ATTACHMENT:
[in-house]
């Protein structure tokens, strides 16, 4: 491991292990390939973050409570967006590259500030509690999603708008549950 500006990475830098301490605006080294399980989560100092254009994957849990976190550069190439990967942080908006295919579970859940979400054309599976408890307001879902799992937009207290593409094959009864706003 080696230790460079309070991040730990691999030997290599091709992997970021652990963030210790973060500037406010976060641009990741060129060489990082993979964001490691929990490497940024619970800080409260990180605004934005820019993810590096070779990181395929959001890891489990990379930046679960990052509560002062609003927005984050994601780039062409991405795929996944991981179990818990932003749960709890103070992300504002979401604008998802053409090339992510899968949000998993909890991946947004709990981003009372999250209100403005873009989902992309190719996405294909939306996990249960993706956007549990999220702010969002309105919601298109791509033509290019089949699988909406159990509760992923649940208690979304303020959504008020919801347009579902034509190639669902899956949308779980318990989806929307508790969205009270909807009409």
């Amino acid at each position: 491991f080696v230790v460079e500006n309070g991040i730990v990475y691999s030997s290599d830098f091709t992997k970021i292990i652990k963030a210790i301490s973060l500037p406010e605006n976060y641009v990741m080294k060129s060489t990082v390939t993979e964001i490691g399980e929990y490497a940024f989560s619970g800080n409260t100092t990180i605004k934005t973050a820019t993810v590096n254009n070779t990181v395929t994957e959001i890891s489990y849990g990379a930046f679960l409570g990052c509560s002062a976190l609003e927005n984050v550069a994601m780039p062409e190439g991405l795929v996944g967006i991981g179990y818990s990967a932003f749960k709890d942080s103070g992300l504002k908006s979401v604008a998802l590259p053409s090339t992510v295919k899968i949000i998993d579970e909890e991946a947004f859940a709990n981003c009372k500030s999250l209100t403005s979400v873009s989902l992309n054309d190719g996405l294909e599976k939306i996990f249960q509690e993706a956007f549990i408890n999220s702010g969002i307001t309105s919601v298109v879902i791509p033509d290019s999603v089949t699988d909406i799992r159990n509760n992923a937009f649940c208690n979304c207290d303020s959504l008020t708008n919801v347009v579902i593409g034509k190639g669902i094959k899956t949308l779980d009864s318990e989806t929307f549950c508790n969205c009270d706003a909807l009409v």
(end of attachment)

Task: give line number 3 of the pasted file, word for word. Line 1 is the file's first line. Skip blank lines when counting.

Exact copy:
């Amino acid at each position: 491991f080696v230790v460079e500006n309070g991040i730990v990475y691999s030997s290599d830098f091709t992997k970021i292990i652990k963030a210790i301490s973060l500037p406010e605006n976060y641009v990741m080294k060129s060489t990082v390939t993979e964001i490691g399980e929990y490497a940024f989560s619970g800080n409260t100092t990180i605004k934005t973050a820019t993810v590096n254009n070779t990181v395929t994957e959001i890891s489990y849990g990379a930046f679960l409570g990052c509560s002062a976190l609003e927005n984050v550069a994601m780039p062409e190439g991405l795929v996944g967006i991981g179990y818990s990967a932003f749960k709890d942080s103070g992300l504002k908006s979401v604008a998802l590259p053409s090339t992510v295919k899968i949000i998993d579970e909890e991946a947004f859940a709990n981003c009372k500030s999250l209100t403005s979400v873009s989902l992309n054309d190719g996405l294909e599976k939306i996990f249960q509690e993706a956007f549990i408890n999220s702010g969002i307001t309105s919601v298109v879902i791509p033509d290019s999603v089949t699988d909406i799992r159990n509760n992923a937009f649940c208690n979304c207290d303020s959504l008020t708008n919801v347009v579902i593409g034509k190639g669902i094959k899956t949308l779980d009864s318990e989806t929307f549950c508790n969205c009270d706003a909807l009409v």